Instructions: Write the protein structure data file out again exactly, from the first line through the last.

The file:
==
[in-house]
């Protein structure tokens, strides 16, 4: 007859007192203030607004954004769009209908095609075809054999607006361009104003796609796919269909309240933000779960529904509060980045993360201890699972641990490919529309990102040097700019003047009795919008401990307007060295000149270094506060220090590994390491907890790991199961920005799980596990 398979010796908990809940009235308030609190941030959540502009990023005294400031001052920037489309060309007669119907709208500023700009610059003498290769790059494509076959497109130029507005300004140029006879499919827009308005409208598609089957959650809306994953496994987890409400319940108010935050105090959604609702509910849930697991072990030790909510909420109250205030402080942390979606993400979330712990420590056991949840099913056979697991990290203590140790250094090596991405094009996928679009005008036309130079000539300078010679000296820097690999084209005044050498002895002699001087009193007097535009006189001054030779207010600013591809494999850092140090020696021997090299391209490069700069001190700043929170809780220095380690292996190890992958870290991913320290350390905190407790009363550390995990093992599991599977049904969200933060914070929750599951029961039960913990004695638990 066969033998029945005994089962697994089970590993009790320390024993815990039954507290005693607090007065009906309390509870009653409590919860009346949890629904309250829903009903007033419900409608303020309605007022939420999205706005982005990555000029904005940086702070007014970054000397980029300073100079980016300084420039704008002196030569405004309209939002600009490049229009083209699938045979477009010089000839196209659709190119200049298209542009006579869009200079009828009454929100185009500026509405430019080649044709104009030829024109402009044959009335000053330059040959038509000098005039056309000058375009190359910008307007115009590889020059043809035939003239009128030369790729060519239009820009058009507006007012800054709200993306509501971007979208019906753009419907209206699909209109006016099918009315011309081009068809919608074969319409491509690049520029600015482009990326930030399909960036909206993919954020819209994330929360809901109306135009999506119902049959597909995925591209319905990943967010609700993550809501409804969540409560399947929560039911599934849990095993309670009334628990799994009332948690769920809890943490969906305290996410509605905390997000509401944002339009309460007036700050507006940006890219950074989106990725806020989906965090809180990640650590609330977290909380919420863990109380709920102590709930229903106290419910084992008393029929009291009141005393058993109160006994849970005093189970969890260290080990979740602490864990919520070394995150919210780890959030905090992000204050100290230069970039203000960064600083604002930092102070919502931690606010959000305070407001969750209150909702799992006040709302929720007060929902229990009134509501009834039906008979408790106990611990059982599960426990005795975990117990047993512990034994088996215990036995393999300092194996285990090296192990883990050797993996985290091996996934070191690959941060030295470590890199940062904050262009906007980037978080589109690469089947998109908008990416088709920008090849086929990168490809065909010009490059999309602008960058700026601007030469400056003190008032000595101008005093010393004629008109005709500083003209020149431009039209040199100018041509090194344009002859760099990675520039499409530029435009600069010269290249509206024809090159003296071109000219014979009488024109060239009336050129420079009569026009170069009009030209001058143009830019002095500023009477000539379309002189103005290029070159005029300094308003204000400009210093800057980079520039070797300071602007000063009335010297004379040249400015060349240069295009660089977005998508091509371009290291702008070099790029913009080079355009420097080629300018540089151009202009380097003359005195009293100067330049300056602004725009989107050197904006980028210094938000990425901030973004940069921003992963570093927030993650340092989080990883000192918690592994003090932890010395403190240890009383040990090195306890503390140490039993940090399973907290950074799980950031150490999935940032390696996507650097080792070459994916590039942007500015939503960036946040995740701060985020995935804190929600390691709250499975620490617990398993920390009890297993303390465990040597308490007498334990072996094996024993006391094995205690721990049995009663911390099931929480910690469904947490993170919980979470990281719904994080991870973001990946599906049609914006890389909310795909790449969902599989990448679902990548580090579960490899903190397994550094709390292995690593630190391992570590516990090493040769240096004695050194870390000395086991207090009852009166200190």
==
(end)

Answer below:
[in-house]
């Protein structure tokens, strides 16, 4: 007859007192203030607004954004769009209908095609075809054999607006361009104003796609796919269909309240933000779960529904509060980045993360201890699972641990490919529309990102040097700019003047009795919008401990307007060295000149270094506060220090590994390491907890790991199961920005799980596990 398979010796908990809940009235308030609190941030959540502009990023005294400031001052920037489309060309007669119907709208500023700009610059003498290769790059494509076959497109130029507005300004140029006879499919827009308005409208598609089957959650809306994953496994987890409400319940108010935050105090959604609702509910849930697991072990030790909510909420109250205030402080942390979606993400979330712990420590056991949840099913056979697991990290203590140790250094090596991405094009996928679009005008036309130079000539300078010679000296820097690999084209005044050498002895002699001087009193007097535009006189001054030779207010600013591809494999850092140090020696021997090299391209490069700069001190700043929170809780220095380690292996190890992958870290991913320290350390905190407790009363550390995990093992599991599977049904969200933060914070929750599951029961039960913990004695638990 066969033998029945005994089962697994089970590993009790320390024993815990039954507290005693607090007065009906309390509870009653409590919860009346949890629904309250829903009903007033419900409608303020309605007022939420999205706005982005990555000029904005940086702070007014970054000397980029300073100079980016300084420039704008002196030569405004309209939002600009490049229009083209699938045979477009010089000839196209659709190119200049298209542009006579869009200079009828009454929100185009500026509405430019080649044709104009030829024109402009044959009335000053330059040959038509000098005039056309000058375009190359910008307007115009590889020059043809035939003239009128030369790729060519239009820009058009507006007012800054709200993306509501971007979208019906753009419907209206699909209109006016099918009315011309081009068809919608074969319409491509690049520029600015482009990326930030399909960036909206993919954020819209994330929360809901109306135009999506119902049959597909995925591209319905990943967010609700993550809501409804969540409560399947929560039911599934849990095993309670009334628990799994009332948690769920809890943490969906305290996410509605905390997000509401944002339009309460007036700050507006940006890219950074989106990725806020989906965090809180990640650590609330977290909380919420863990109380709920102590709930229903106290419910084992008393029929009291009141005393058993109160006994849970005093189970969890260290080990979740602490864990919520070394995150919210780890959030905090992000204050100290230069970039203000960064600083604002930092102070919502931690606010959000305070407001969750209150909702799992006040709302929720007060929902229990009134509501009834039906008979408790106990611990059982599960426990005795975990117990047993512990034994088996215990036995393999300092194996285990090296192990883990050797993996985290091996996934070191690959941060030295470590890199940062904050262009906007980037978080589109690469089947998109908008990416088709920008090849086929990168490809065909010009490059999309602008960058700026601007030469400056003190008032000595101008005093010393004629008109005709500083003209020149431009039209040199100018041509090194344009002859760099990675520039499409530029435009600069010269290249509206024809090159003296071109000219014979009488024109060239009336050129420079009569026009170069009009030209001058143009830019002095500023009477000539379309002189103005290029070159005029300094308003204000400009210093800057980079520039070797300071602007000063009335010297004379040249400015060349240069295009660089977005998508091509371009290291702008070099790029913009080079355009420097080629300018540089151009202009380097003359005195009293100067330049300056602004725009989107050197904006980028210094938000990425901030973004940069921003992963570093927030993650340092989080990883000192918690592994003090932890010395403190240890009383040990090195306890503390140490039993940090399973907290950074799980950031150490999935940032390696996507650097080792070459994916590039942007500015939503960036946040995740701060985020995935804190929600390691709250499975620490617990398993920390009890297993303390465990040597308490007498334990072996094996024993006391094995205690721990049995009663911390099931929480910690469904947490993170919980979470990281719904994080991870973001990946599906049609914006890389909310795909790449969902599989990448679902990548580090579960490899903190397994550094709390292995690593630190391992570590516990090493040769240096004695050194870390000395086991207090009852009166200190």